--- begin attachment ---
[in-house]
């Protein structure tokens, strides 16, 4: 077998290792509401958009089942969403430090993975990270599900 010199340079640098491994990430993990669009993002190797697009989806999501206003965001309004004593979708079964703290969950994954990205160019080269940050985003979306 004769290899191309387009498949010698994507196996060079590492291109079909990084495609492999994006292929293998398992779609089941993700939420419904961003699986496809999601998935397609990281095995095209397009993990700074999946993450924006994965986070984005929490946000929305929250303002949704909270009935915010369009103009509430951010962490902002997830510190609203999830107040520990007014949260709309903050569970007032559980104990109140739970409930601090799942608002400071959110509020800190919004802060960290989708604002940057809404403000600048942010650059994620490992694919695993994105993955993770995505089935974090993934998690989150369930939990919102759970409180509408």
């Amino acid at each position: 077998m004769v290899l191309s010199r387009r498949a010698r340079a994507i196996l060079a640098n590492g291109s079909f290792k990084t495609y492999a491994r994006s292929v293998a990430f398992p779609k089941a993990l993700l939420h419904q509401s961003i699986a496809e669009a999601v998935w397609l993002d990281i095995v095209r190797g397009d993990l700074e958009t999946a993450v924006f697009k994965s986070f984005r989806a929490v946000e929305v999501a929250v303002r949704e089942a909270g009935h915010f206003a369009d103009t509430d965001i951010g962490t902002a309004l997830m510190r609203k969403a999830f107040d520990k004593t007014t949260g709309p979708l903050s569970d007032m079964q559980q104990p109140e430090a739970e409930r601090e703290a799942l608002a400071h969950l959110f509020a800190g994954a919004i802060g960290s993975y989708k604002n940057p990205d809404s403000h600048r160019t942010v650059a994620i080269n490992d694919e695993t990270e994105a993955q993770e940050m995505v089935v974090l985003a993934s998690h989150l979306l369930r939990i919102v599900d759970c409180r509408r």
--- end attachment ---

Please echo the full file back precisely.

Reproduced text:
[in-house]
């Protein structure tokens, strides 16, 4: 077998290792509401958009089942969403430090993975990270599900 010199340079640098491994990430993990669009993002190797697009989806999501206003965001309004004593979708079964703290969950994954990205160019080269940050985003979306 004769290899191309387009498949010698994507196996060079590492291109079909990084495609492999994006292929293998398992779609089941993700939420419904961003699986496809999601998935397609990281095995095209397009993990700074999946993450924006994965986070984005929490946000929305929250303002949704909270009935915010369009103009509430951010962490902002997830510190609203999830107040520990007014949260709309903050569970007032559980104990109140739970409930601090799942608002400071959110509020800190919004802060960290989708604002940057809404403000600048942010650059994620490992694919695993994105993955993770995505089935974090993934998690989150369930939990919102759970409180509408």
């Amino acid at each position: 077998m004769v290899l191309s010199r387009r498949a010698r340079a994507i196996l060079a640098n590492g291109s079909f290792k990084t495609y492999a491994r994006s292929v293998a990430f398992p779609k089941a993990l993700l939420h419904q509401s961003i699986a496809e669009a999601v998935w397609l993002d990281i095995v095209r190797g397009d993990l700074e958009t999946a993450v924006f697009k994965s986070f984005r989806a929490v946000e929305v999501a929250v303002r949704e089942a909270g009935h915010f206003a369009d103009t509430d965001i951010g962490t902002a309004l997830m510190r609203k969403a999830f107040d520990k004593t007014t949260g709309p979708l903050s569970d007032m079964q559980q104990p109140e430090a739970e409930r601090e703290a799942l608002a400071h969950l959110f509020a800190g994954a919004i802060g960290s993975y989708k604002n940057p990205d809404s403000h600048r160019t942010v650059a994620i080269n490992d694919e695993t990270e994105a993955q993770e940050m995505v089935v974090l985003a993934s998690h989150l979306l369930r939990i919102v599900d759970c409180r509408r």